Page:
Optioning Your Drugs

Symphony Capital and others hone a biotech-funding model that may offer all parties an upside with less risk.

Aaron J. Bouchie
Sep 1, 2006
<figcaption> Credit: © PHOTODISC</figcaption>
Credit: © PHOTODISC

In the 1980s, while at the San Francisco law firm Shearman & Sterling, Mark Kessel realized that an investor and a biotech company could share the financial risks and rewards of an investment deal outside the traditional routes of either selling off equity to venture capitalists or licensing to pharmaceutical companies. Kessel?s idea was to license the intellectual property (IP) surrounding a single compound in development and work in-house or with partners to get it through a clinical trial. The biotech would get access to needed cash without having to sell a large percentage of the company. It would also have the option to buy back the IP at a predetermined price at a specific time. If the company chose not to exercise this option, Kessel would need to look for an alternative buyer for the IP (or swallow the loss).

Throughout the 80s and 90s, Kessel...

Digging for Gold

Symphony stays away from compounds that it thinks are not strategically important to its collaborator. Instead, it hangs its business success on identifying priority compounds in the pipeline, which a collaborator will likely buy back. Finding these compounds is half of its art; the other half is Symphony?s ability to shepherd them through clinical trials with its contract research organization (CRO) partner, RRD International.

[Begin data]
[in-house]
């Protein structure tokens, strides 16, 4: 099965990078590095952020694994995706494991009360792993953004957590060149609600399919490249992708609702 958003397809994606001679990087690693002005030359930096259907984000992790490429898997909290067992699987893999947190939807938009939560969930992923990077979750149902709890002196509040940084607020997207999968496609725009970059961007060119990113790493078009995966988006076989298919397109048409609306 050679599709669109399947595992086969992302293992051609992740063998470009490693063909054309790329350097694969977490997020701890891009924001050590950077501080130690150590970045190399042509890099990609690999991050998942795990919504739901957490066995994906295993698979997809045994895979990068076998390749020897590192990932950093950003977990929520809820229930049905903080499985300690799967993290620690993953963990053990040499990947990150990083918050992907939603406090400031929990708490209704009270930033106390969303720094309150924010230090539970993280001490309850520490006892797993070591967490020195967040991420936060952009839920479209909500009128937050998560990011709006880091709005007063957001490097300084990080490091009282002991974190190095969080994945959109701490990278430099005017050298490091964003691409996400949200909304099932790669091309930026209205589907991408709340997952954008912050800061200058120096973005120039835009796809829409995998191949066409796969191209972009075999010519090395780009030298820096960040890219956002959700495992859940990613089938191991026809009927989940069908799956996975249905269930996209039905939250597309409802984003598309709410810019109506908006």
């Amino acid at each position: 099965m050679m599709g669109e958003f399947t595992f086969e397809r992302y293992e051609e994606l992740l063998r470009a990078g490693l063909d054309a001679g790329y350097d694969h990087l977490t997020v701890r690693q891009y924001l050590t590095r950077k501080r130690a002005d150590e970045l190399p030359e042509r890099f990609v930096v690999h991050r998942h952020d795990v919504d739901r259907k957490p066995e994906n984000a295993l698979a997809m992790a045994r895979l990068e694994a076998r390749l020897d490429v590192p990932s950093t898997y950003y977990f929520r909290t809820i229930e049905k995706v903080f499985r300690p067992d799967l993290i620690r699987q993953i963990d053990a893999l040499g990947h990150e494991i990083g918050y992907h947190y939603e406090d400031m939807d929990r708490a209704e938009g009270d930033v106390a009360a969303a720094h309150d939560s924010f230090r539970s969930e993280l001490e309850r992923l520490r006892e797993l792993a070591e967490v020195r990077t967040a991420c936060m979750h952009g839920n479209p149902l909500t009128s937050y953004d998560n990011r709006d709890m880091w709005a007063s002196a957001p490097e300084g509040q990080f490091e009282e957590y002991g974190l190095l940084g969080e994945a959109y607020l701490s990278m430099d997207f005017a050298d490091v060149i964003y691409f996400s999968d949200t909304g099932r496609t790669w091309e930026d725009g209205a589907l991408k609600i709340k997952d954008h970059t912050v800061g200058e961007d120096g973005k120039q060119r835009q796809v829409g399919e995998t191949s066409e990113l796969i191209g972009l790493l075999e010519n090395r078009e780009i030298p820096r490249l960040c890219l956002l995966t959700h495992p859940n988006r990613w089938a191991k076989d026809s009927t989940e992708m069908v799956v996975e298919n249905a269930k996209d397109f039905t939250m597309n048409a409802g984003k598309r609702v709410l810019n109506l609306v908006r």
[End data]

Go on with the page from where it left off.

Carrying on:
Berkeley, Calif.-based DynaVax Technologies did a deal with Symphony, creating Symphony Dynamo to develop second-generation therapeutics for hepatitis B, hepatitis C, and cancer. Jane Green, vice president of corporate communications at DynaVax, explains that DynaVax is currently pouring most of its money into two late-stage programs. The biotech firm looked at all the traditional financing options, but decided that the risk-sharing agreement with Symphony was the optimal way to take its younger programs forward.

With cash tight, DynaVax was able to secure $20 million from Symphony in April and a guarantee for another $30 million in April 2007, and it can buy back rights to the products at a purchase price based on a 27% annual percentage rate. Symphony also receives warrants to purchase two million shares of DynaVax stock at variable rates within five years. "We would not have been able to take these second-generation products forward without the Symphony deal," says Green.

Isis Pharmaceuticals of Carlsbad, Calif., entered a deal with Symphony for a different reason: to develop its lead compound, ISIS 301012, in Phase II trials for lowering cholesterol. Symphony paid $75 million to license ISIS 301012, as well as two preclinical diabetes products, under financial terms similar to the DynaVax deal (Isis gave Symphony warrants and can buy the products back at a 27% compounded APR). This lead compound is vital for Isis, and it needed to make a deal to keep it alive. Stan Crooke, CEO of Isis, says he looked at selling equity to fund the drug?s internal development as well as collaborating with a pharma company, and he "made a bet on Symphony." Crooke anticipates partnering with a pharma in the future, but he expects to get much better terms after the Symphony-funded Phase II trials than he could get now.